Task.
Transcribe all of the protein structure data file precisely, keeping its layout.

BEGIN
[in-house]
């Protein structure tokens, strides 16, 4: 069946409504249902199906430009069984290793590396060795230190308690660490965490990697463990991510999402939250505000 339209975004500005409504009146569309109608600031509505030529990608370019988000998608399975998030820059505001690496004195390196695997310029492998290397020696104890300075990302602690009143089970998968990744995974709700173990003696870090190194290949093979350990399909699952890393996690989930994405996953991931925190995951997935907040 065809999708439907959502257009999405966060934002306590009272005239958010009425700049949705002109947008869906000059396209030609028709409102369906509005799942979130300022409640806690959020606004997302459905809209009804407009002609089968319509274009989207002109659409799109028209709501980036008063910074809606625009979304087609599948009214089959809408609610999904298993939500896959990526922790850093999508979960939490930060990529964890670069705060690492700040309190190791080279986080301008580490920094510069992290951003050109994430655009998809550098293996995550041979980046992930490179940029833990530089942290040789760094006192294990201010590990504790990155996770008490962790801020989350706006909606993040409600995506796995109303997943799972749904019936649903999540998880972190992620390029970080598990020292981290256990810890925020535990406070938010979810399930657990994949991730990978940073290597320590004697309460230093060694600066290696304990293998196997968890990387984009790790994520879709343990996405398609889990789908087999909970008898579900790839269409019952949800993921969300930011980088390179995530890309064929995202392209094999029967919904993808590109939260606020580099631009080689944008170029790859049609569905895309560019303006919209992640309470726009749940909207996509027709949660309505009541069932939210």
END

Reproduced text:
[in-house]
């Protein structure tokens, strides 16, 4: 069946409504249902199906430009069984290793590396060795230190308690660490965490990697463990991510999402939250505000 339209975004500005409504009146569309109608600031509505030529990608370019988000998608399975998030820059505001690496004195390196695997310029492998290397020696104890300075990302602690009143089970998968990744995974709700173990003696870090190194290949093979350990399909699952890393996690989930994405996953991931925190995951997935907040 065809999708439907959502257009999405966060934002306590009272005239958010009425700049949705002109947008869906000059396209030609028709409102369906509005799942979130300022409640806690959020606004997302459905809209009804407009002609089968319509274009989207002109659409799109028209709501980036008063910074809606625009979304087609599948009214089959809408609610999904298993939500896959990526922790850093999508979960939490930060990529964890670069705060690492700040309190190791080279986080301008580490920094510069992290951003050109994430655009998809550098293996995550041979980046992930490179940029833990530089942290040789760094006192294990201010590990504790990155996770008490962790801020989350706006909606993040409600995506796995109303997943799972749904019936649903999540998880972190992620390029970080598990020292981290256990810890925020535990406070938010979810399930657990994949991730990978940073290597320590004697309460230093060694600066290696304990293998196997968890990387984009790790994520879709343990996405398609889990789908087999909970008898579900790839269409019952949800993921969300930011980088390179995530890309064929995202392209094999029967919904993808590109939260606020580099631009080689944008170029790859049609569905895309560019303006919209992640309470726009749940909207996509027709949660309505009541069932939210």